Northeastern and Mid-Atlantic states reached an agreement to significantly cut carbon emissions from power plants under their cap-and-trade program, the Regional Greenhouse Gas Initiative (RGGI).
They are cutting the "cap" by 45%, which means power plants can emit 90 million tons a year, down from the current 165 million tons a year.
That will bring in $2.2 billion in revenue to the region by 2020, most of which goes to increasing energy efficiency and renewable energy.
In Massachusetts, for example, the program will generate $350 million through 2020, which will mostly be used to help businesses and residences become more energy efficient. The state leads the US on energy efficiency programs.
"This agreement means lower greenhouse gas emissions for the region and increased growth and opportunity in our clean energy economy, a major driver of job creation here in Massachusetts," says Governor Patrick. "It is also a strong statement that this region, which comprises nearly 20 percent of the national economy, is serious about being stewards of our environment and addressing climate change."
Massachusetts, Connecticut, Delaware, Maine, Maryland, New Hampshire, New York, Rhode Island and Vermont participate in RGGI, a collaborative effort to limit power plant carbon emissions. Funds are generated when power plant operators buy "allowances" to emit carbon and are used to ramp efficiency and clean energy.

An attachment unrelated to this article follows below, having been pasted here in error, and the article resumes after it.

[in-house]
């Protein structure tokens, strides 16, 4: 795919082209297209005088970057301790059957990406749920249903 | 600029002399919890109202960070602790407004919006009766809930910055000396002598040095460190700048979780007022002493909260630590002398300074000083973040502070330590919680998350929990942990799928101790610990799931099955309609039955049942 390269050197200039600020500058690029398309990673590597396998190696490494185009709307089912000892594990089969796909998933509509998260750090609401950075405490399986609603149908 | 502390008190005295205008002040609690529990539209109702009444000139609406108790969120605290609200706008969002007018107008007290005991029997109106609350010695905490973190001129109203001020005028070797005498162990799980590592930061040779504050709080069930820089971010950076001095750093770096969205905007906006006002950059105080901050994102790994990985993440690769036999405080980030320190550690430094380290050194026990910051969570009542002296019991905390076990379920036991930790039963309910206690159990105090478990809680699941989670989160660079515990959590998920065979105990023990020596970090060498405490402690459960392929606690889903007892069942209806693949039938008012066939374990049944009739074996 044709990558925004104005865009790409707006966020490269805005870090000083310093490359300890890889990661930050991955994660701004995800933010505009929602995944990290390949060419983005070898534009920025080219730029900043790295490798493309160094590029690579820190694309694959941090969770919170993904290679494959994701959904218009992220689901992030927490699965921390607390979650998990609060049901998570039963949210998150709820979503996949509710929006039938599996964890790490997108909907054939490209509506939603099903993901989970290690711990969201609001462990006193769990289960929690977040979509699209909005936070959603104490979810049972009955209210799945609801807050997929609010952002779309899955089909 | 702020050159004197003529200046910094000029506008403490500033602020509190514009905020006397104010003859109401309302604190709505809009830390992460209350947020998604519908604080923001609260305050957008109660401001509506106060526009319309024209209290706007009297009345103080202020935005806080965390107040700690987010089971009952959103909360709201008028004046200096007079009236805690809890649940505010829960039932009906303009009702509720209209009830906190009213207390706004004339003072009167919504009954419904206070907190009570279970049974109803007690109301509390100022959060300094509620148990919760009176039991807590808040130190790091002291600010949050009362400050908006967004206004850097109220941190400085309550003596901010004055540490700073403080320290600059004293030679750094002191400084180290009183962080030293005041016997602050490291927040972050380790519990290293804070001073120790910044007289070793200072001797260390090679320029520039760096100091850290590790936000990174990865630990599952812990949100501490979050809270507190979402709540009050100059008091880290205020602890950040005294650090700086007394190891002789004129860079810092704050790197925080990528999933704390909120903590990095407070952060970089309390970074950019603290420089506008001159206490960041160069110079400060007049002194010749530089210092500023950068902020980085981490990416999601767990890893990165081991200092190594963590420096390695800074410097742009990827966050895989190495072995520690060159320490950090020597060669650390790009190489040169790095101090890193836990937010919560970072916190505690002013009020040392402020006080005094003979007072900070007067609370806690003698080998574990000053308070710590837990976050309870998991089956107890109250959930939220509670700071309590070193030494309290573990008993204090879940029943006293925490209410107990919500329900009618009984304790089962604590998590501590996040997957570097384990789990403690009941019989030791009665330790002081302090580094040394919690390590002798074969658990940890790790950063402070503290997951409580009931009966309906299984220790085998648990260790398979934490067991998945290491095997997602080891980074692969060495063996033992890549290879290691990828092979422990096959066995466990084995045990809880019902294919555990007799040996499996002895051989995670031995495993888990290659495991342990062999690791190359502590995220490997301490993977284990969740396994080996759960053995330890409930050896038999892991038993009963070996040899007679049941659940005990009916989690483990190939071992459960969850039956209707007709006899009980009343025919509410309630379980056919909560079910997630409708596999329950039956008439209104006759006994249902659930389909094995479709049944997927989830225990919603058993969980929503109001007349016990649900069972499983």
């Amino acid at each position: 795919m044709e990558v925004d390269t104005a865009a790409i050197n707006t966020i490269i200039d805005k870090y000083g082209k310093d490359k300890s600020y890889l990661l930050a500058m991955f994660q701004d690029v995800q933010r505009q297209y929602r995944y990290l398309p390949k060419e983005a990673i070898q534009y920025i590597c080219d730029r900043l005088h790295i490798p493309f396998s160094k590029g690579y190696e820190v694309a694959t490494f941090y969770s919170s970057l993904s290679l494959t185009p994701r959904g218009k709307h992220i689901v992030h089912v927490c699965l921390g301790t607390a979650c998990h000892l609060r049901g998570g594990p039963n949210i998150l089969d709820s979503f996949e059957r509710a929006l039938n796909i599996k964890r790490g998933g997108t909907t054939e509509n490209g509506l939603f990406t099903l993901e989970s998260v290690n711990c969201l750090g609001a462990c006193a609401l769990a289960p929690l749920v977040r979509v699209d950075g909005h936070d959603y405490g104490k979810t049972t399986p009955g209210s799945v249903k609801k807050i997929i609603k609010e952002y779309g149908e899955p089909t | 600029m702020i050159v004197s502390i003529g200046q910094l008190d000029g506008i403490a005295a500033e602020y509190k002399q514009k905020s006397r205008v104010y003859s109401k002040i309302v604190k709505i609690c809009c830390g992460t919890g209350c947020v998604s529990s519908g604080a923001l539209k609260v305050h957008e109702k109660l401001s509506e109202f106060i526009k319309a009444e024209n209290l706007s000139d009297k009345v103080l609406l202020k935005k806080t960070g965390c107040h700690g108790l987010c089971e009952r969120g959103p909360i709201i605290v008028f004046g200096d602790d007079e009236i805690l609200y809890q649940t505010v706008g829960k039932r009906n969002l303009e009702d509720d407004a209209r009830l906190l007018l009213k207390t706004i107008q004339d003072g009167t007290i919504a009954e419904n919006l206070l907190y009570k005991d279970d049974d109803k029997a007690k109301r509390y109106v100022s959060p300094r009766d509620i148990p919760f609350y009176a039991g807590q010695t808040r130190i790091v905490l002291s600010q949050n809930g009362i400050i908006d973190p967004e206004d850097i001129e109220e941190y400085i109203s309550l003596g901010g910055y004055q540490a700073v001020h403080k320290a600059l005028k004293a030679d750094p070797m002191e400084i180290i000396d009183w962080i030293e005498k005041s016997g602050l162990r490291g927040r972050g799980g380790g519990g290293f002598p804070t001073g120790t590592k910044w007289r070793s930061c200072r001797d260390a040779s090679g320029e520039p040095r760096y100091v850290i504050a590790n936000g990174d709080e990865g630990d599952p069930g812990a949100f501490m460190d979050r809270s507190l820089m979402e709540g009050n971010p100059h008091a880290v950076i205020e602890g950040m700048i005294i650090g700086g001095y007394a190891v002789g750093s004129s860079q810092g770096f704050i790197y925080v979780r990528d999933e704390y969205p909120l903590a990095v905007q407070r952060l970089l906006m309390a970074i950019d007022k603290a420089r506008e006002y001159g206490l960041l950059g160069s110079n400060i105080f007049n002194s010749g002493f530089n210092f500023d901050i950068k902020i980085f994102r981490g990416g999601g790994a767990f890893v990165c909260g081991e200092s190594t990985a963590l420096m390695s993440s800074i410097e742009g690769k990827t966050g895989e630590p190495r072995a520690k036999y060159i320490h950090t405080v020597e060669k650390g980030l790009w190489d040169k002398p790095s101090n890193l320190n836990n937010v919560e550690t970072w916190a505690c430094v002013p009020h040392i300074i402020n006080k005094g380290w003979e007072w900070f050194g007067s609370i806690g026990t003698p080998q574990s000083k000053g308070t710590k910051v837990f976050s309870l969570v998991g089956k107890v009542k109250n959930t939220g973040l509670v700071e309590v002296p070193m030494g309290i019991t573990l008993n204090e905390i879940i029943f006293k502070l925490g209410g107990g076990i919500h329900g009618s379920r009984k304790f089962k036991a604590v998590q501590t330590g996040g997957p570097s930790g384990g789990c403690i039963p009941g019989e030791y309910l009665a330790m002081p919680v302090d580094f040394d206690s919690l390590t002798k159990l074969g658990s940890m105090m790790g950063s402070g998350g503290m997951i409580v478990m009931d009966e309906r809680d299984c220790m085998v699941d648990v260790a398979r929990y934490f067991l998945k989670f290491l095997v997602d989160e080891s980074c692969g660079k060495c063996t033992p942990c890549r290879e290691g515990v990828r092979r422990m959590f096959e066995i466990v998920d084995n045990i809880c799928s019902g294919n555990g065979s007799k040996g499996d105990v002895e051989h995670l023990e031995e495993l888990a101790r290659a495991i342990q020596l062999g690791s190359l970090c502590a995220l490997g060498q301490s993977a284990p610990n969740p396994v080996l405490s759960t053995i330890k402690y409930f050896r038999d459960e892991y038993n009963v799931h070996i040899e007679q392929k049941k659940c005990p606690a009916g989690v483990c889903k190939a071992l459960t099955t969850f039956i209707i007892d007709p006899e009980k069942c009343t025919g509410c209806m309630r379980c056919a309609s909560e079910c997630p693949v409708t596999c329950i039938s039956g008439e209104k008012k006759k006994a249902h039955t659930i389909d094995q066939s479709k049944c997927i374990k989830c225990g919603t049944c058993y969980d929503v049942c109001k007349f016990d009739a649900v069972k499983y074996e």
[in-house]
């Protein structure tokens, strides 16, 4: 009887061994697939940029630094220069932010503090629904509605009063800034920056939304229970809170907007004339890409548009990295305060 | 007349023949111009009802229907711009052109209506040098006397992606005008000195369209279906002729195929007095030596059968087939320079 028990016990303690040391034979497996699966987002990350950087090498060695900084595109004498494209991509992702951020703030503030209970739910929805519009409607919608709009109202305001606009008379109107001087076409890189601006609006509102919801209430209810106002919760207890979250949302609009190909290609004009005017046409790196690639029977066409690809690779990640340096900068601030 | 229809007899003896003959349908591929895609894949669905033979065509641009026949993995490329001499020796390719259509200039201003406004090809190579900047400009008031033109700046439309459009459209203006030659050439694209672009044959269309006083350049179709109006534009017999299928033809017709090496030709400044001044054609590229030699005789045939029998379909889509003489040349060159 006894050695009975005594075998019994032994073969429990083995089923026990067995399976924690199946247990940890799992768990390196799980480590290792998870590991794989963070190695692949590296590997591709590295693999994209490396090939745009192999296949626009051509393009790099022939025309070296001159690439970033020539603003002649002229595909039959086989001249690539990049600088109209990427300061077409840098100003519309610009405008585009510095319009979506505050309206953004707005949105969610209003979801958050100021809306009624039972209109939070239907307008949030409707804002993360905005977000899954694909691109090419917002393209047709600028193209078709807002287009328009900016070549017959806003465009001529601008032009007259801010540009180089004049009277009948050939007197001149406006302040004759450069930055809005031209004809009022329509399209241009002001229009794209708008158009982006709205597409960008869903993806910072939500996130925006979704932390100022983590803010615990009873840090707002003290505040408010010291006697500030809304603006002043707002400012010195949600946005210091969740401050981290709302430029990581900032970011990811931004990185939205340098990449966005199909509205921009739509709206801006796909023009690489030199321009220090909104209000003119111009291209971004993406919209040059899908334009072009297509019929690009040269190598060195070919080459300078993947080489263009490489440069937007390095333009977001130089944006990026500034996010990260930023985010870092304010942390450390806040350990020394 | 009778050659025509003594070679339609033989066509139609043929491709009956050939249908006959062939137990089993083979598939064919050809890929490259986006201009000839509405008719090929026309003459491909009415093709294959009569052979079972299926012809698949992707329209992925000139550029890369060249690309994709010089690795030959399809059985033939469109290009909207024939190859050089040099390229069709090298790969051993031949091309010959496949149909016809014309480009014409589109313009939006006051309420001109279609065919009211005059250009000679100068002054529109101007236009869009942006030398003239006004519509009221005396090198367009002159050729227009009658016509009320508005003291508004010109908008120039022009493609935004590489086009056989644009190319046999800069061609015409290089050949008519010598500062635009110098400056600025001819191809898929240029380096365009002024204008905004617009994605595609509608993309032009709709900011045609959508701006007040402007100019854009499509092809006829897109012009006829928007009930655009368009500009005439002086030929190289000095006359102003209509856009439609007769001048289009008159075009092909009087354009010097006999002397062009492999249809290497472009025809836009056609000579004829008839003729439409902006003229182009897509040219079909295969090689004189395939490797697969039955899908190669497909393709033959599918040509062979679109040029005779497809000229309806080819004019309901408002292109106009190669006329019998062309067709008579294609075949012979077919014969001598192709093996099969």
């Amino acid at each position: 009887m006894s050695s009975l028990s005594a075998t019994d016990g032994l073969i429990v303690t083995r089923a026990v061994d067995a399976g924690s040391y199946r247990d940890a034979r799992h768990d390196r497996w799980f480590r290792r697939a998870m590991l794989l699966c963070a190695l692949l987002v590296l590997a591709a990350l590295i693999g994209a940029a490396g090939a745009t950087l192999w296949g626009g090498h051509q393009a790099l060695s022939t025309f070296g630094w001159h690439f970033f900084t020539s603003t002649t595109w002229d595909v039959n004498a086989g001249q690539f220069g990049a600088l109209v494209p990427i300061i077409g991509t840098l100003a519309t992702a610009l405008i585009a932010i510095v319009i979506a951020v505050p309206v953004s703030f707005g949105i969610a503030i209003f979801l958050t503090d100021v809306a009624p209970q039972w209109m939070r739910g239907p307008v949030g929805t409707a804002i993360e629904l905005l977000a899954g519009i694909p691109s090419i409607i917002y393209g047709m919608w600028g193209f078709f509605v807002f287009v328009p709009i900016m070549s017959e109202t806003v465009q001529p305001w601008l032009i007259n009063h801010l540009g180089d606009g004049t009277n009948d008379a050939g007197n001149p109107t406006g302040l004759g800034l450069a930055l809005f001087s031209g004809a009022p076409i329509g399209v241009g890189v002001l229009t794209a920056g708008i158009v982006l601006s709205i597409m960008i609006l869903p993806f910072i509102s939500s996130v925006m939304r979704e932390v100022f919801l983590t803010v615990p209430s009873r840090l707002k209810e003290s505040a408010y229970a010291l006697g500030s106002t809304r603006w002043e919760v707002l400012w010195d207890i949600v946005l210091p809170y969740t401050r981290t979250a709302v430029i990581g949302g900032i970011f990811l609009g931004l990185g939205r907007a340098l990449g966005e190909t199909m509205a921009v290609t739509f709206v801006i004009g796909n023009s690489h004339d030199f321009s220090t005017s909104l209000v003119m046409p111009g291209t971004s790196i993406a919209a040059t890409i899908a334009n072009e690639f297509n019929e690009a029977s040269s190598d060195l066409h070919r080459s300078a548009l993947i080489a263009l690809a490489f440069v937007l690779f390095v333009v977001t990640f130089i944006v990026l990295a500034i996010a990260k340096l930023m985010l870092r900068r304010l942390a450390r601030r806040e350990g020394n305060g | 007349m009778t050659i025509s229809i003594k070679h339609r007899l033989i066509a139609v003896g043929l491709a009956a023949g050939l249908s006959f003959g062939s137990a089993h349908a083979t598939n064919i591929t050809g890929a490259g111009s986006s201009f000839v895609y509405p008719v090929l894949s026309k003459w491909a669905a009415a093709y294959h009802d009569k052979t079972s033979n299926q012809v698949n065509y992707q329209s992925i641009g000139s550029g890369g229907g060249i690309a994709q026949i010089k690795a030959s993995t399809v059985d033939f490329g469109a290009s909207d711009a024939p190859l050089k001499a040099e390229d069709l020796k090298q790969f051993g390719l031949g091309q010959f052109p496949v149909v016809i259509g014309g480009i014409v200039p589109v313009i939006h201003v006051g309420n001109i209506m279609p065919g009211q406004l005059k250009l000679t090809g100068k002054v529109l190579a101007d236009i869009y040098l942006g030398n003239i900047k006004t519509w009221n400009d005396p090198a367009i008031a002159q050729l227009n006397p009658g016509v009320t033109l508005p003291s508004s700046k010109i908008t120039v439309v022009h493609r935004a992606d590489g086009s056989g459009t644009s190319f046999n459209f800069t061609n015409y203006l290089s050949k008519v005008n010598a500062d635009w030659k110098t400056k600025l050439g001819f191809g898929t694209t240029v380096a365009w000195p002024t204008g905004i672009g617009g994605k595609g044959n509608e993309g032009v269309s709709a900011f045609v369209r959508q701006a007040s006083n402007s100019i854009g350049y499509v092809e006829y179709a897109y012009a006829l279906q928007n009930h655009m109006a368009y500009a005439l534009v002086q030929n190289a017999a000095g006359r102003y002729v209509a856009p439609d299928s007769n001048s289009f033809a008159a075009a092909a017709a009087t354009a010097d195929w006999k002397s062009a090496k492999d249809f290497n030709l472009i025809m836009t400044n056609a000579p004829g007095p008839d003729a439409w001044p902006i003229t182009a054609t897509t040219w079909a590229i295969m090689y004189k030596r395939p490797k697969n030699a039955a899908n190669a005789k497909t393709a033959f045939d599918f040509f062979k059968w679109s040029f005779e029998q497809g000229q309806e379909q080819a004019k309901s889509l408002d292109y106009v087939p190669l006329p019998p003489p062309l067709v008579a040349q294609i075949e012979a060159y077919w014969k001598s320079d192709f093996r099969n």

After successfully cutting emissions during the first three years, the states agreed to cut the cap significantly because the 165 million allowances greatly exceeded the demand of 91 million.
This is due to the decline in natural gas prices, which has supplanted coal use in power plants; lower electric demand because of energy efficiency measures, a slowdown in the economy, and atypical weather patterns.
As a result, allowance prices have dropped to the "floor" price of $1.93 per ton and, without a change, the current cap will not help further to reduce emissions.
RGGI Agency Heads therefore cut the cap to 91 million tons in 2014, and it will go down 2.5% a year until 2020.
While the price for allowances is expected to rise, the agreement also calls for establishing a "cost containment reserve" that would stabilize allowance prices in the event of unforeseen circumstances, such as a natural gas shortage. Additional allowances will be injected in the market if they reach price triggers ($4 per ton in 2014, $6 in 2015, $8 in 2016, and $10 in 2017, rising by 2.5% to account for inflation, each year thereafter).
Extensive modeling on the impacts of these changes on consumers show they are extremely modest, less than 1% on utility bills.
In Massachusetts, for example, a residential monthly electricity bill of $72 will rise 39 cents and an average commercial monthly bill of $455 will rise $3.89.
Learn about RGGI: